“Aye, but they’re bringing in that sugar tax. I like me sugar. So I voted out.”

The people have spoken: and it’s hard finding oneself in the (large) minority. The victorious side has been making relatively magnanimous noises during the day, as winners must. I pray that changes in our relationship with Europe in the coming years will be founded in compassion, peace and brotherhood, in a shared humanity both with our European friends, neighbours and relatives and with those from further afield who seek our help and protection.

Let’s make sure that the nasty racist tones that were sounded too quickly and loudly are as rapidly quashed and silenced and that everything negotiated and achieved is about creating a better relationship with other nations and people whom we respect and admire. If we can manage that, we can salvage something from what I nonetheless see as a wreck.

I feel so many hopes and ideals destroyed by this vote. If the figures are right, older voters have sold out the young. My thirty-ish year-old daughters are astounded, outraged, even, to be dragged unwillingly out of union with Europe.

Ordinary people in Paris, Berlin or Rome right now cannot have much of an opinion of the Brits. They will easily assume that we just dislike them, seeing Little England [sic] building its walls against them.

We have much to do to convince the rest of Europe that we have voted out of political judgment rather than mere discontent and xenophobia, that we can dislike the continent’s bureaucratic structures while still valuing and respect its people.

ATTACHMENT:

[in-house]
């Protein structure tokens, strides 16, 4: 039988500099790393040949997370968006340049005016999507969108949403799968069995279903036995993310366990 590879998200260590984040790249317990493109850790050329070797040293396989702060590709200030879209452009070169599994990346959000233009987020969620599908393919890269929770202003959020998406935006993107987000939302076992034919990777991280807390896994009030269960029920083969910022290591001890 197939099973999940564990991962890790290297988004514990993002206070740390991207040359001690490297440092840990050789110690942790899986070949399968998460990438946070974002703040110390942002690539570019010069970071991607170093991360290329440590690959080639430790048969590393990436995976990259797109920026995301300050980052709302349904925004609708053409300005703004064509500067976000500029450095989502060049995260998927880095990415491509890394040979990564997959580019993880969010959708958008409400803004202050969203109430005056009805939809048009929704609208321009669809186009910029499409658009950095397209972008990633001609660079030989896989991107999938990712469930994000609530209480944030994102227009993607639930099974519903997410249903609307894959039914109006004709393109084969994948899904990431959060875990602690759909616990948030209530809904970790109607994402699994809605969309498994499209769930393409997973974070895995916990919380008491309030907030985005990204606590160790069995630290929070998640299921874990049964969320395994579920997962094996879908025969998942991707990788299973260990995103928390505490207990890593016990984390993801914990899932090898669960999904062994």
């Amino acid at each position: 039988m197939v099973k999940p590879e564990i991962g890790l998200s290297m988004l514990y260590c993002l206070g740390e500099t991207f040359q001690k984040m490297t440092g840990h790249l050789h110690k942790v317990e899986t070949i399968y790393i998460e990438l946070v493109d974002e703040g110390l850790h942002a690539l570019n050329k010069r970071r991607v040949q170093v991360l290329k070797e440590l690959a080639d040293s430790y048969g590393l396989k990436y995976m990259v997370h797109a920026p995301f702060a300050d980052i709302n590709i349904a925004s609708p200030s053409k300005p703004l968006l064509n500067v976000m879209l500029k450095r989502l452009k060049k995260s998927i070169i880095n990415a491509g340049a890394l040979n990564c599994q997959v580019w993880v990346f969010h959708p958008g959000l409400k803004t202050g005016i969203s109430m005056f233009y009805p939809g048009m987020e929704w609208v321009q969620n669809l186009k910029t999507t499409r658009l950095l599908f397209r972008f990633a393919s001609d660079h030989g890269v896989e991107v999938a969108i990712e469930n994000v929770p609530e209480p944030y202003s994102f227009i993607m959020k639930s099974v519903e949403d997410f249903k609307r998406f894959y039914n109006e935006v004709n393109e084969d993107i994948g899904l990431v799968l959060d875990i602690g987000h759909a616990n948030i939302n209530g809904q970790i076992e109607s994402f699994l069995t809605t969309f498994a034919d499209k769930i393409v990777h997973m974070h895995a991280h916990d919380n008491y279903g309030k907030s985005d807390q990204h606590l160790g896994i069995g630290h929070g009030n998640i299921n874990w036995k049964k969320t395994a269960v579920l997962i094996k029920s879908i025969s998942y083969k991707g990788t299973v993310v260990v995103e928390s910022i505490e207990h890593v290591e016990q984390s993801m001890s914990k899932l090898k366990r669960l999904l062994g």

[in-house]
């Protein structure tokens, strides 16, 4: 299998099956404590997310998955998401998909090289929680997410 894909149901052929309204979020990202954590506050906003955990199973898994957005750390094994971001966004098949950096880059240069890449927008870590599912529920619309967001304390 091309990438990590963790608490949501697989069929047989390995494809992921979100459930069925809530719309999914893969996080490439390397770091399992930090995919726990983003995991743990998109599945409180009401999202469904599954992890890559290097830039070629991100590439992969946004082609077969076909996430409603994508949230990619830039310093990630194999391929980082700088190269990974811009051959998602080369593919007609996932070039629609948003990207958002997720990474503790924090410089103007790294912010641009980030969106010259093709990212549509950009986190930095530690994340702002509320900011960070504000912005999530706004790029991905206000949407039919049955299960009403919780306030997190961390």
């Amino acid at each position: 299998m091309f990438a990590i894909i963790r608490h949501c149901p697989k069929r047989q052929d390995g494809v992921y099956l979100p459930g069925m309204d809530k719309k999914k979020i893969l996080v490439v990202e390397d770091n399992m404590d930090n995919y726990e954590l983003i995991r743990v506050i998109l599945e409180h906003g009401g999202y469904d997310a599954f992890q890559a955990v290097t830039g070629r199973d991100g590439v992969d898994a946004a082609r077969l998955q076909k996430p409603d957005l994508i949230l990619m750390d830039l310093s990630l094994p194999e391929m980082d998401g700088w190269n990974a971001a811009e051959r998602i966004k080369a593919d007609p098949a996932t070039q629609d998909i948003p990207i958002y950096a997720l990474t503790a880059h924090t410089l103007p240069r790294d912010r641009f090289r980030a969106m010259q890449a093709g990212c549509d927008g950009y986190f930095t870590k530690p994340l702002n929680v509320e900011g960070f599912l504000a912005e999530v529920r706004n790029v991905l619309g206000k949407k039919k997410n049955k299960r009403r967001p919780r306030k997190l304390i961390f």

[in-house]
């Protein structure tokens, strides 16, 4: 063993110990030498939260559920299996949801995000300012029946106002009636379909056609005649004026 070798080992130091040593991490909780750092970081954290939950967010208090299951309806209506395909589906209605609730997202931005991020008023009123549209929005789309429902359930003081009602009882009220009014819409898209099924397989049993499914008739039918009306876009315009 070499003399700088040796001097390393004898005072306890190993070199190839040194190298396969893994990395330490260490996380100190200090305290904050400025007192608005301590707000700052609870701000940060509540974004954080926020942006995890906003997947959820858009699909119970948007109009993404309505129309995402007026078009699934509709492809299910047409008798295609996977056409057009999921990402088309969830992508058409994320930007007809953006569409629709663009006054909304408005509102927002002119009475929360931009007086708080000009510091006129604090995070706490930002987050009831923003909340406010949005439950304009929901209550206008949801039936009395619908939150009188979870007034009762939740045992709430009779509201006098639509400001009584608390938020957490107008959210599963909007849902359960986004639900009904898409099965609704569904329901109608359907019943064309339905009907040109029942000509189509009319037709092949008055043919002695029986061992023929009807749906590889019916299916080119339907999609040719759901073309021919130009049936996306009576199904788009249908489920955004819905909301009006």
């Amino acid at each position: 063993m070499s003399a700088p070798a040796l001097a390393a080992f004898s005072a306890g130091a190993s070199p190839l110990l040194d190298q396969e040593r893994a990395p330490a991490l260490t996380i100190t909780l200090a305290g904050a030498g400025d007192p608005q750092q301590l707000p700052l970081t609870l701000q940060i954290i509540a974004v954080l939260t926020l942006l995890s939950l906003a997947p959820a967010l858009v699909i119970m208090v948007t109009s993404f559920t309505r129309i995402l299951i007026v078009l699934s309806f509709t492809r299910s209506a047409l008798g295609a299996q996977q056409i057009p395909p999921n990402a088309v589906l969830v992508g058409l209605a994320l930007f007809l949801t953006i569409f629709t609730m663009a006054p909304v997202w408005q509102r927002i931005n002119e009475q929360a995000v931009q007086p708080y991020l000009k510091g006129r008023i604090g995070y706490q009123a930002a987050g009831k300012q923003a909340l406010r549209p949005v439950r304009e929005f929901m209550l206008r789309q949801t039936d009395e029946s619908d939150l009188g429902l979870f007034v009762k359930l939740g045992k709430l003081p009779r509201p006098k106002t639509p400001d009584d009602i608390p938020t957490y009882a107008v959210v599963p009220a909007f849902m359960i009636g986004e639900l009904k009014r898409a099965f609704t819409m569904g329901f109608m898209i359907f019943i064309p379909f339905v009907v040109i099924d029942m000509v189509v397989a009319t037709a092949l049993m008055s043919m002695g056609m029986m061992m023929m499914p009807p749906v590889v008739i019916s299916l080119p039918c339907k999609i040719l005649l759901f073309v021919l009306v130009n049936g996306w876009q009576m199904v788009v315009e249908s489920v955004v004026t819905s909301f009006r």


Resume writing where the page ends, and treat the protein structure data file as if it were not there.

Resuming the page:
I hope we can

DAVID BANKS editor, Voice of the North, N’umberland

8.42am: My daughter calls from Glastonbury to sling mud. “I just heard a woman in the tent next to mine moaning that ‘It’s all the fault of pensioners and pisspot northerners that we’re out of Europe. . .’,” says Natasha the Guardianista. “So is it true, dad, have we REALLY voted Leave?” I compound my confirmation (admitting in so doing that MY county, the retirees’ Godzone that is Northumberland, voted Leave 54% to 46%) by revealing that my wife, her mother, has stomped out of the house with the only black cloud in the county hovering over her saintly head and taken herself off for a temper-tantrum walk in the Cheviots. “Wow!” whistles my daughter. “She’s left you at last, thanks to that bloody Brexit vote!” A thin drizzle has begun to fall on her festival.

D-Banks8.52am: Valerie calls, all melancholic, from the Manse across the road. “Decided yet where you’ll emigrate to?” she asks, reminding me of my recent dinner party declaration to quit the realm if we cut our ties with Europe. Nowhere close, I tell her, recalling that European borders will soon be closed to me along with reciprocal healthcare and benefits; that a Commonwealth-based bolt hole ceased to be an option decades ago; that my former billets in those ‘built-by-migrants’ mega-nations USA and Australia now drive approaching huddled masses back into the pounding waves; and that in breaking with Europe we have probably also consigned our domestic Union to history, given that Scotland will seek a second independence referendum, leaving us with what the Ukippers wanted all along: Little England. Besides, I say, I can’t afford the move, given the state of the pound and my portfolio this morning. She hangs up.

9.04am: Closing headlines of the Today programme shape the remains of my days. My wife has gone, the Prime Minister is going (to be replaced, presumably, by Brutus Boris and Cassius Gove?) and I have my lonely Brexit – sorry, breakfast – to prepare. I am a little Englander, alone and unloved, and only two nights a week at the Red Lion and an unending repeat prescription of medicinal pharmaceuticals stand between me and the cemetery. Those bloody Tories! To blasphemously misquote Pastor Niemöller, first they buggered the coal industry, then they buggered the EU; it’ll be the NHS for the chop next.